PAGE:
Summer jobs for teachers

School's out and—uh oh—the paychecks have stopped coming. These strategies can help you supplement your income.

Summer jobs for teachers

Faced with mountainous student debt, rent, car payments, and life itself, many teachers need to work right on through summer vacation.

There are myriad ways you can supplement your income, a great many of which actually serve to make you better in the classroom.

Apply for a paid externship

After wrapping up her first full year leading ninth grade biology and chemistry classes in a suburb of Boston, Jessica Sullivan worked for a biotech industry company as a chemistry lab technician, full time, for seven to eight weeks.

According to PayScale data, chemistry lab technicians average $16.82 per hour.

She said the company she worked for paid her to take a project-based learning course, around which she built her fall curriculum back at school. She landed the gig through Teach 21, a nonprofit that seeks out teachers and places them in paid externships.

“In the fall, I’ll teach the unit and will be able to take my students on a field trip to the company’s site for a day,” she said. “There seems to be lots of opportunities like this for new teachers, especially that teach science or math in urban districts.”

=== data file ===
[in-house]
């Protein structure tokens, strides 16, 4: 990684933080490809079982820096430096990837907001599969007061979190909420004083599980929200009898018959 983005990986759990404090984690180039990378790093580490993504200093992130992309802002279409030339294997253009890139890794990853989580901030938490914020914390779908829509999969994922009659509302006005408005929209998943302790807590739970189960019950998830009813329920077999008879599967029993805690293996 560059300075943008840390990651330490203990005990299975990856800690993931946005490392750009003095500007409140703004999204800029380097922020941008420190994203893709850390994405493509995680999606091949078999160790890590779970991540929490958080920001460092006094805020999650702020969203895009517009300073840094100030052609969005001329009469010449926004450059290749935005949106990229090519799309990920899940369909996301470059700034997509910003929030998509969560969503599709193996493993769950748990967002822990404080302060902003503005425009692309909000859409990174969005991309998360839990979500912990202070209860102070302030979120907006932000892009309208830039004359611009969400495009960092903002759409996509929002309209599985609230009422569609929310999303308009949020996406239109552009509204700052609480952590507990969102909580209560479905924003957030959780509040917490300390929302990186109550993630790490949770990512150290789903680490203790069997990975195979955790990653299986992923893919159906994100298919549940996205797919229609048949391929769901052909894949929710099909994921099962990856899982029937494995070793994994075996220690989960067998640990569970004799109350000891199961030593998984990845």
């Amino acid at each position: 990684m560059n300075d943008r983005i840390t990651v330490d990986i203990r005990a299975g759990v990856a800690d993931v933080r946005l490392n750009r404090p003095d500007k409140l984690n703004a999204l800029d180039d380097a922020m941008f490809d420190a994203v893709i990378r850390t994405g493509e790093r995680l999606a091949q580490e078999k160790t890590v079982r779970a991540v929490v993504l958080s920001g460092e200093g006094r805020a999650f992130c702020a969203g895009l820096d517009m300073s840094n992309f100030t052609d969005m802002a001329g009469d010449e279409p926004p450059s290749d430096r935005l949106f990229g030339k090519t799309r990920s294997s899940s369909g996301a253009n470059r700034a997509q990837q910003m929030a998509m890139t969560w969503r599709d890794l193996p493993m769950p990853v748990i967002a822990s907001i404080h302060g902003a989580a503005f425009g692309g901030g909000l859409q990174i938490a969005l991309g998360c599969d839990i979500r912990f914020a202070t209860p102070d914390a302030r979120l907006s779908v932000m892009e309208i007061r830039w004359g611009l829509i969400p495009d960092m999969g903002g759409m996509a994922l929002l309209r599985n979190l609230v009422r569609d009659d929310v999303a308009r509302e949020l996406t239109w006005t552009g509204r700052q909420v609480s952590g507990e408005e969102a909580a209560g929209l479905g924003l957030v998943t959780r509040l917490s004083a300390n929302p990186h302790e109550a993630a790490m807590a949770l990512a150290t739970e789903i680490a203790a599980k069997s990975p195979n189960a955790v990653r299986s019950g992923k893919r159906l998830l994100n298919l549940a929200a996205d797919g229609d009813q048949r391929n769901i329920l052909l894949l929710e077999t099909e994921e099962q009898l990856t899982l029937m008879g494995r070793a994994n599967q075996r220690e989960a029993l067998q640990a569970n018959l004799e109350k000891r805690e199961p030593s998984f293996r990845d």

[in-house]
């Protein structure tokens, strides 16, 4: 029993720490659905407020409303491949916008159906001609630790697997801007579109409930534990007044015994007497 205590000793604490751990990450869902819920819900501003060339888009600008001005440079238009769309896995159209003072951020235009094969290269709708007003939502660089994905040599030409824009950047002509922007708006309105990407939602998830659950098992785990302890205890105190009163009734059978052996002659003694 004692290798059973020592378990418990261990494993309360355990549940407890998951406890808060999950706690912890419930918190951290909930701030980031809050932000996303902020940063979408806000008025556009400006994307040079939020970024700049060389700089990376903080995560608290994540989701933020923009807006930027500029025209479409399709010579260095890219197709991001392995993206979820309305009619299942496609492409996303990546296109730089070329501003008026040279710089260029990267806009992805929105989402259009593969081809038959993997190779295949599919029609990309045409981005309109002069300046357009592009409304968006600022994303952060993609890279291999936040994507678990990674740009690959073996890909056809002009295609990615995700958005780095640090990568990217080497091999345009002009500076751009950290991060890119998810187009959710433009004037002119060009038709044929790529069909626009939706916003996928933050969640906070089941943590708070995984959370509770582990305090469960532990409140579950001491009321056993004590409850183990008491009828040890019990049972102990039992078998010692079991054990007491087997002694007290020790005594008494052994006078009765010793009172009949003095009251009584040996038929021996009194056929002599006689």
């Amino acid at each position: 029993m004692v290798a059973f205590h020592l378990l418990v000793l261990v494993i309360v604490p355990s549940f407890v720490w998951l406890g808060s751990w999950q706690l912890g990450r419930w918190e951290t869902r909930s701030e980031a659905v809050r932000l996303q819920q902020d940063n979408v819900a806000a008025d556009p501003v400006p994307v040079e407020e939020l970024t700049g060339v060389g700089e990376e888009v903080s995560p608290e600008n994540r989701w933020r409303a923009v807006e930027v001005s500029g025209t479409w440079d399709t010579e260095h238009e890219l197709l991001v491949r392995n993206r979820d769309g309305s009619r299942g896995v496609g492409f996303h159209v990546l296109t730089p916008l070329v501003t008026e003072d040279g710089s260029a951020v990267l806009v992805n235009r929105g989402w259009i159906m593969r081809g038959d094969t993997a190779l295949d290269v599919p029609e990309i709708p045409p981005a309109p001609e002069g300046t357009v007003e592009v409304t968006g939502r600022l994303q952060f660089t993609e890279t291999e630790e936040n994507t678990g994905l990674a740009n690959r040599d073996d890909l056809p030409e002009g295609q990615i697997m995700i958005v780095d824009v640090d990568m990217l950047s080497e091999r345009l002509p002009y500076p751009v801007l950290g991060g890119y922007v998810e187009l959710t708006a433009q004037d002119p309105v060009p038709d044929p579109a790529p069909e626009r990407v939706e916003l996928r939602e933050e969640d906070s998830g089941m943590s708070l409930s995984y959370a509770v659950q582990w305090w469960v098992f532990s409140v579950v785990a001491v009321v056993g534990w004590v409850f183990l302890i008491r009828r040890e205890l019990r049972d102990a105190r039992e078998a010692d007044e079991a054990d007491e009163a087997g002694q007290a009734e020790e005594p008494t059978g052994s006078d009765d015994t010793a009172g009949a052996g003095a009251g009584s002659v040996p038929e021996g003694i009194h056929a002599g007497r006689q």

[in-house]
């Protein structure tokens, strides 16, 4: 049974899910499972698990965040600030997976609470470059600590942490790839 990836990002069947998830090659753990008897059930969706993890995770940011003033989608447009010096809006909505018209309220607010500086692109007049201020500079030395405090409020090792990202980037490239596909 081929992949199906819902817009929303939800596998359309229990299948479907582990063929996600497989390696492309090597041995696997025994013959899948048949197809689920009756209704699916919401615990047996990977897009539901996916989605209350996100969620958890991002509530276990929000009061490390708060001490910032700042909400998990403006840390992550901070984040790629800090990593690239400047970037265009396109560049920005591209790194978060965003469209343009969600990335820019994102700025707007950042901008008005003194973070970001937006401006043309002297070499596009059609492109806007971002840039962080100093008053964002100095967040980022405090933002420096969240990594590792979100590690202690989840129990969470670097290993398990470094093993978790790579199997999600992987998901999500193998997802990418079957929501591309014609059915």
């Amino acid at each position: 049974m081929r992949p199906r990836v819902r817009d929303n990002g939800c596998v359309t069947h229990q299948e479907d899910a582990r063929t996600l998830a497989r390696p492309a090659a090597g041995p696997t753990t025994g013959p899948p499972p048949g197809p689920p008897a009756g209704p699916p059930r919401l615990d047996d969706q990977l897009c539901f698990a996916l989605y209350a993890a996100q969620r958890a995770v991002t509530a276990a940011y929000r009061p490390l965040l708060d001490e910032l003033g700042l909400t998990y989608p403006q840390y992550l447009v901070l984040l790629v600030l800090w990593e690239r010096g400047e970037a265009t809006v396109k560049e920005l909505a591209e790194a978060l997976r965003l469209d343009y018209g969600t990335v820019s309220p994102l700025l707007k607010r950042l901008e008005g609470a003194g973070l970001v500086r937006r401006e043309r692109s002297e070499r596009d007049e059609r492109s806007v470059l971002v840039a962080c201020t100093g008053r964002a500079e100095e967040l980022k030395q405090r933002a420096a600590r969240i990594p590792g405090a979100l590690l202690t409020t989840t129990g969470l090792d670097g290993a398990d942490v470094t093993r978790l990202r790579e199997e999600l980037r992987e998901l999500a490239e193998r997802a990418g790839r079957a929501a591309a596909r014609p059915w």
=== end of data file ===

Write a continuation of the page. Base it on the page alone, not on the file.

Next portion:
Trade teaching for camp

There are, of course, more casual ways to sharpen your teaching tools in the summer while still getting paid. As his year teaching kindergarteners comes to a close, Joe Solof will trade his bowtie for a basketball jersey working as a camp counselor. Though less academically driven, the role helps him grow as a teacher.

“Going from camp to school has been huge. At camp, I lead a group of 40 kids,” said Solof, who teaches in Newton, Massachusetts. “Just being able to shepherd 40 kids around, before I had my own classroom, was a huge confidence-builder going into a classroom of 20 kids.”

Camp counselors average $9.09 per hour, reports PayScale.

Continue to teach, just in a different setting

For teachers looking to hone their skills, summer schoolingprivate tutoring, and test prep classes are three other good areas to look into. Depending on the role, tutors can make anywhere from $9 to $40 per hour, reports PayScale.

Shake things up entirely

Of course, as a teacher, you might need a reprieve from education altogether after a long school year (and you’d be forgiven for that too). Some teachers find seasonal work as vendors in baseball parks; others work a night or so a week at a second job throughout the school year so they can take on more hours during the summer; and still others find work in manual labor and caregiving.

Look to the tech industry, too. Some teachers work as drivers for ride sharing services like Uber and Lyft in the summer, where drivers can make up to $30 an hour.

The point is, there are a number of things you as a new teacher can do to keep afloat in the summer months, whether you wish to expand your classroom horizons or take a brief, but well-deserved respite.